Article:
Jéssica Albiach: "The PSC is being very ungenerous with the country"
BarcelonaThe president of En Comú Podem in the Parliament, Jéssica Albiach (Valencia, 1979), continues to pressure ERC to break with JxCat and form a left-wing government.
ERC will vote for Aurora Madaula to replace Jaume Alonso-Cuevillas at the bureau. How do you see it?
— Junts came third in the elections, but in the negotiations they are clearly the winners. It has an enormous facility to be able to replace Cuevillas, we have had two failed investitures of Aragonès and in his investiture debates he has to claim that he wants to be the president without tutelage and without impositions by the threat of the Consell per la República.
It is probable that there will be no agreement by Sant Jordi (April 23) and it could come at the beginning of May. What do you think?
— Very bad news. We are in an unprecedented health, economic and social crisis. We have had a government in office for more than six months, people cannot afford this immobility. We are late, but there is an alternative.
The alternative you say is the one expressed by Pablo Iglesias on TVE: a government of ERC, comuns and CUP with the support of the PSC from the outside?
— We want a progressive alternative because the numbers are right and we need courage and generosity. This is the best formula.
The PSC and ERC veto each other.
— That's why they can't share a government.
Who should yield the most on this?
— We see the PSOE's immobility and we have a subordinate PSC that only makes statements in favour of pardons when there is no electoral appointment around the corner. It ends up playing electioneering games with issues that are not only humanitarian and justice-related, but also strategic for resolving the conflict. They are being very ungenerous with the country and very unstrategic. We also need ERC to disengage from Junts, otherwise we will continue to be stuck in a deadlock.
Are you still negotiating for the formation of a government?
— We haven't had any official meetings for weeks, but the channels of communication are still open. We have a very good relationship with the people of ERC.
Do you think that Junts would let ERC and the CUP govern alone?
— If Junts is left out in a minority ERC government, the fear I have is that in six months or a year we are going to have new elections. It would be very difficult for Junts to provide any stability. It would be in their interest for there to be elections soon to try to get ahead of ERC.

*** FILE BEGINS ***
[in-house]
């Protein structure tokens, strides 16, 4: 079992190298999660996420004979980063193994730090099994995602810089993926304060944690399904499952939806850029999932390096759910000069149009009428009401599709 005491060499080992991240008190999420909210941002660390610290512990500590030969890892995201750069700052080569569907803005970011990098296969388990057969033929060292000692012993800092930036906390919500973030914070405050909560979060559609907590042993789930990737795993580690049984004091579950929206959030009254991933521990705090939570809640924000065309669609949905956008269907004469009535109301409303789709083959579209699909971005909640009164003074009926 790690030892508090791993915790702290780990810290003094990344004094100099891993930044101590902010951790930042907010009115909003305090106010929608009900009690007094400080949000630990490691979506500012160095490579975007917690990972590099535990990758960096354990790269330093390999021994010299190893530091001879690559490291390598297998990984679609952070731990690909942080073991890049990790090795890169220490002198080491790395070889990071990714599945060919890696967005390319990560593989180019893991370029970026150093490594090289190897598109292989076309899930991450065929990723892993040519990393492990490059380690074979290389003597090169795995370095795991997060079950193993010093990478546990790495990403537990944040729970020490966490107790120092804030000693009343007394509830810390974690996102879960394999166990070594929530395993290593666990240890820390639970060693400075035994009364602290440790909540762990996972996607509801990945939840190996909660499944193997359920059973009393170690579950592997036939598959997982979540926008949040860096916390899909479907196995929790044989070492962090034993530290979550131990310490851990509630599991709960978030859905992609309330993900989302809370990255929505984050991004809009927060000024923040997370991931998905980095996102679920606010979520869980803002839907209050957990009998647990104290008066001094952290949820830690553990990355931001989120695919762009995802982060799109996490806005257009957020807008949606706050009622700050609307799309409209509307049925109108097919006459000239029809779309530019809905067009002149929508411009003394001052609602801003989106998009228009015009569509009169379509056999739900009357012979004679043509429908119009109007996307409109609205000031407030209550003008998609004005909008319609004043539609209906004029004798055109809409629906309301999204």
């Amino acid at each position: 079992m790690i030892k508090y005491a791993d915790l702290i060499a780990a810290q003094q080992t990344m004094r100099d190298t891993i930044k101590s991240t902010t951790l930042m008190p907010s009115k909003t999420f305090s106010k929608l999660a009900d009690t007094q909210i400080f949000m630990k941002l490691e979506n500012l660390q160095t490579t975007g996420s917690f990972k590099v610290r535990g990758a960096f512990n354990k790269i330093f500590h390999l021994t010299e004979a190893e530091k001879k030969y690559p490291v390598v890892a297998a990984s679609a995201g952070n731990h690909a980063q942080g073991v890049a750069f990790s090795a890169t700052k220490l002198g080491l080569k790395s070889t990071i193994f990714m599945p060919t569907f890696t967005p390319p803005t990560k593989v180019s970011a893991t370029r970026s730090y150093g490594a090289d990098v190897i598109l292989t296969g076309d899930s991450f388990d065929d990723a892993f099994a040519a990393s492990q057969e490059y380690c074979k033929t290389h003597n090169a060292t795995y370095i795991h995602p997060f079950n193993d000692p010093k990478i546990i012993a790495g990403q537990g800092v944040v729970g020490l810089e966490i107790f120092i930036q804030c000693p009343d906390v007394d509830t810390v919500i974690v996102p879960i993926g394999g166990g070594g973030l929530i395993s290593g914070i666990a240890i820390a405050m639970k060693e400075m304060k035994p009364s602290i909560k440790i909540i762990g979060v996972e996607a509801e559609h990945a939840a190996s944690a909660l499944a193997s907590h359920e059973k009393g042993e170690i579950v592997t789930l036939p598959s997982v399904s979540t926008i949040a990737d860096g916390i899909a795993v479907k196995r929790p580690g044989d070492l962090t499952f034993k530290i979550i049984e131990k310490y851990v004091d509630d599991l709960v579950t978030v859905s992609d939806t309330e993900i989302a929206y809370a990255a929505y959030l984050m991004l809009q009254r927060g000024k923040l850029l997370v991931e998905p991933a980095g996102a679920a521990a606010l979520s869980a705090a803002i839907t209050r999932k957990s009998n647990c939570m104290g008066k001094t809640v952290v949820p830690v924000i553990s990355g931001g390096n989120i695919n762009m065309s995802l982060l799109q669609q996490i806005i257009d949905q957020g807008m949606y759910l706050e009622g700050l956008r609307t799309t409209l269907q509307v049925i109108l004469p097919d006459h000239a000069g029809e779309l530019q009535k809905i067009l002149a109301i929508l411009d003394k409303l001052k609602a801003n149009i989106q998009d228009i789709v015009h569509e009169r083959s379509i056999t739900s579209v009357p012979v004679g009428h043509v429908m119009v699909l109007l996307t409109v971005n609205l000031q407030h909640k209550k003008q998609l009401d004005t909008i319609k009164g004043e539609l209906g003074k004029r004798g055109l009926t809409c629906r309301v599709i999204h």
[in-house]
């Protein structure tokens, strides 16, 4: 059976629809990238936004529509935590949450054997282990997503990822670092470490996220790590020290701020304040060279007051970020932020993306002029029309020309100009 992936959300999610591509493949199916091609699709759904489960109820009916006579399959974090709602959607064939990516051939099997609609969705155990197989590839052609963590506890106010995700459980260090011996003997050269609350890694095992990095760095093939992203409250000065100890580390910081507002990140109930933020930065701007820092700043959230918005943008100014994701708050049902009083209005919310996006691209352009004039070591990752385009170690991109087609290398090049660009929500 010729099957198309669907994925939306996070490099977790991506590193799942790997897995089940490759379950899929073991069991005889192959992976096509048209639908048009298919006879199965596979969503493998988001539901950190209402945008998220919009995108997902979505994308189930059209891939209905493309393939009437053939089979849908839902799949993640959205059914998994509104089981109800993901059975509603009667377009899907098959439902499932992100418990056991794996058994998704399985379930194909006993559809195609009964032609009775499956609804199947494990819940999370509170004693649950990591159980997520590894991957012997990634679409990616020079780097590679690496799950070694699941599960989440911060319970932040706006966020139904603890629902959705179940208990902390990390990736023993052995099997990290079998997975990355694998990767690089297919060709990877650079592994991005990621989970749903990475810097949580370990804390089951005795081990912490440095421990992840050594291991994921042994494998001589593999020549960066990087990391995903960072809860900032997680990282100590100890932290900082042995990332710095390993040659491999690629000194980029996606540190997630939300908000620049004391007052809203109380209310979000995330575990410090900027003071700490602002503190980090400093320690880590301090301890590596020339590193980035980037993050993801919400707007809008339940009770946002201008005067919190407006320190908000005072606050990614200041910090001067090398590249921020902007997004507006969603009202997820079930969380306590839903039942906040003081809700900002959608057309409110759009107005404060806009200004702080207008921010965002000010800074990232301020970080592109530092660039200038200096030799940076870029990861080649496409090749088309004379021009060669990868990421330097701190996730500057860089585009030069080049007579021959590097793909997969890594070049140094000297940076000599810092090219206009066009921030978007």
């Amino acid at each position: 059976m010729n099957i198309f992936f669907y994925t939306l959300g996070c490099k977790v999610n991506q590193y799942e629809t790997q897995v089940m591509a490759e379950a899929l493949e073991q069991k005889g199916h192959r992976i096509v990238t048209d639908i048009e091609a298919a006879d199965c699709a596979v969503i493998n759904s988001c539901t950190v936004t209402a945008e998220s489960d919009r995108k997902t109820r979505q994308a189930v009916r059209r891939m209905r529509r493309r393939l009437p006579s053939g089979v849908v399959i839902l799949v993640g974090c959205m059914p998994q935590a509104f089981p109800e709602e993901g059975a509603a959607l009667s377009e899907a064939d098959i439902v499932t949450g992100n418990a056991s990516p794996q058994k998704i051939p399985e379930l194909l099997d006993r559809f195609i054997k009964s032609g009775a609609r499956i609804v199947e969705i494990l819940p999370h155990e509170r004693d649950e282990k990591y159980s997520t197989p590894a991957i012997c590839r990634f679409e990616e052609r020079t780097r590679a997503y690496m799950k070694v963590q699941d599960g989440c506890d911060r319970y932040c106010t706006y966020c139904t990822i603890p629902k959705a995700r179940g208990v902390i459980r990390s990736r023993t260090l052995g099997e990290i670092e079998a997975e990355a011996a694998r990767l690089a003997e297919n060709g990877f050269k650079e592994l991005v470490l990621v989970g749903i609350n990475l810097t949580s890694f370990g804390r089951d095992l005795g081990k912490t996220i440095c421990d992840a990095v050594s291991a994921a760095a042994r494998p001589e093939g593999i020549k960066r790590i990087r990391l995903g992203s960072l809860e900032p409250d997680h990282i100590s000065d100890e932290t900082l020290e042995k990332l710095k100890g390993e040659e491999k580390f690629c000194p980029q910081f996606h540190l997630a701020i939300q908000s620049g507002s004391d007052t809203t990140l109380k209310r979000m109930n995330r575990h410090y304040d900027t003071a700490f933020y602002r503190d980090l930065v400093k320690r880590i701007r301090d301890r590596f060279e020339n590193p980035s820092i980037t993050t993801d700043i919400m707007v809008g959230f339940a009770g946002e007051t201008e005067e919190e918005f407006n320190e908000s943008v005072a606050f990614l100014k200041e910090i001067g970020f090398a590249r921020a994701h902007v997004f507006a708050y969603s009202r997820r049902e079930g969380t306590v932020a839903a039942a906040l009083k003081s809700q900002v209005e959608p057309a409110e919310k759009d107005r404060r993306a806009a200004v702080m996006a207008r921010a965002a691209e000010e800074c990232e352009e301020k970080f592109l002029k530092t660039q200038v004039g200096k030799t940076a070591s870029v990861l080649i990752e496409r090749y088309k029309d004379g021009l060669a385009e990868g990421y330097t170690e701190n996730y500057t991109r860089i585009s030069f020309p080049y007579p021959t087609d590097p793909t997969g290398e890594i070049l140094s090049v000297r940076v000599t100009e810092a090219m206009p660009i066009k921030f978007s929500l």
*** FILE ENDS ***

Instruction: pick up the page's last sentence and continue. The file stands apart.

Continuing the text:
The pre-agreement with the CUP contains policies that you must like.
— It seems to me to be a good starting point, not a point of arrival. There are policies that are very important to us that are not referred to, such as environmental policies, because, for example, Barcelona World is not questioned.
Would you now approve the budgets of a government of ERC and Junts?
— I am not in a position to tell you what we would do, but ERC has to choose. The previous budgets came out even with Junts' reluctance. I don't understand why ERC wants to repeat the same mistakes.
It is a pro-independence party that also has prisoners and exiles, and this is something to prioritise Junts, isn't it?
— Pacting with Junts does not shorten prison time, nor does it lengthen it. It does not end up altering the resolution of the political conflict.
What can be discussed at the dialogue table?
— You have to be able to talk about everything
And decide what?
— Whatever the two parties decide. The big question is, if Junts and ERC govern again, whether we will have a government that believes in the dialogue table. At the first meeting of this round table we will probably not achieve the goals we set ourselves, but we cannot stop taking steps and working, for example, on the reform of the financing system.
You have been governing in Madrid for more than a year and there have been no pardons, nor the reform of the crime of sedition, nor the amnesty. How do you drag the PSOE along with you?
— I would like there to be a shared strategy among the Catalanist groups. ERC has allowed us to have budgets and also an investiture of Pedro Sánchez. It's difficult, but if we work together we can achieve much more for Catalonia.
After 4-M, will we get closer to a pardon?
— I never lose hope. We will work to make it happen.
When someone becomes vice-president, like Pablo Iglesias, and then leaves, isn't there a huge contradiction? Does he leave you stranded?
— Putting Yolanda Diaz as vice-president is not leaving us stranded, especially if he leaves to go to deliver the battle of Madrid. If on 4-M we don't get a progressive government, we will have an even bigger counter-power in the central government. There will be an even greater right-wingisation in the State as a whole, which will have consequences for Catalonia: it will push the plurinationality of the State further away.